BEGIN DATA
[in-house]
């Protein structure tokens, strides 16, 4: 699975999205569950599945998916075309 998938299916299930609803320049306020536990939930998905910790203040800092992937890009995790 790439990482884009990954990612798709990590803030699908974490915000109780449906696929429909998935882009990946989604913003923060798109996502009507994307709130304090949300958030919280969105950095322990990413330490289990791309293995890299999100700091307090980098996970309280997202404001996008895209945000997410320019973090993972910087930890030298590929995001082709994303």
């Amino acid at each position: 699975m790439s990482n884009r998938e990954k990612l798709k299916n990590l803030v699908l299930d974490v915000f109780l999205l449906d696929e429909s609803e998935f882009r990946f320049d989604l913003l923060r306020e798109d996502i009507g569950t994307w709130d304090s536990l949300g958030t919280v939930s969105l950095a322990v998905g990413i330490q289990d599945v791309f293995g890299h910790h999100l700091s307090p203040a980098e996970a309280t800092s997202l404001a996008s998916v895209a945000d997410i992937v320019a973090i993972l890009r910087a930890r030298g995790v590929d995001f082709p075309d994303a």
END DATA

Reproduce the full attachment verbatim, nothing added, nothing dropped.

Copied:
[in-house]
């Protein structure tokens, strides 16, 4: 699975999205569950599945998916075309 998938299916299930609803320049306020536990939930998905910790203040800092992937890009995790 790439990482884009990954990612798709990590803030699908974490915000109780449906696929429909998935882009990946989604913003923060798109996502009507994307709130304090949300958030919280969105950095322990990413330490289990791309293995890299999100700091307090980098996970309280997202404001996008895209945000997410320019973090993972910087930890030298590929995001082709994303």
């Amino acid at each position: 699975m790439s990482n884009r998938e990954k990612l798709k299916n990590l803030v699908l299930d974490v915000f109780l999205l449906d696929e429909s609803e998935f882009r990946f320049d989604l913003l923060r306020e798109d996502i009507g569950t994307w709130d304090s536990l949300g958030t919280v939930s969105l950095a322990v998905g990413i330490q289990d599945v791309f293995g890299h910790h999100l700091s307090p203040a980098e996970a309280t800092s997202l404001a996008s998916v895209a945000d997410i992937v320019a973090i993972l890009r910087a930890r030298g995790v590929d995001f082709p075309d994303a």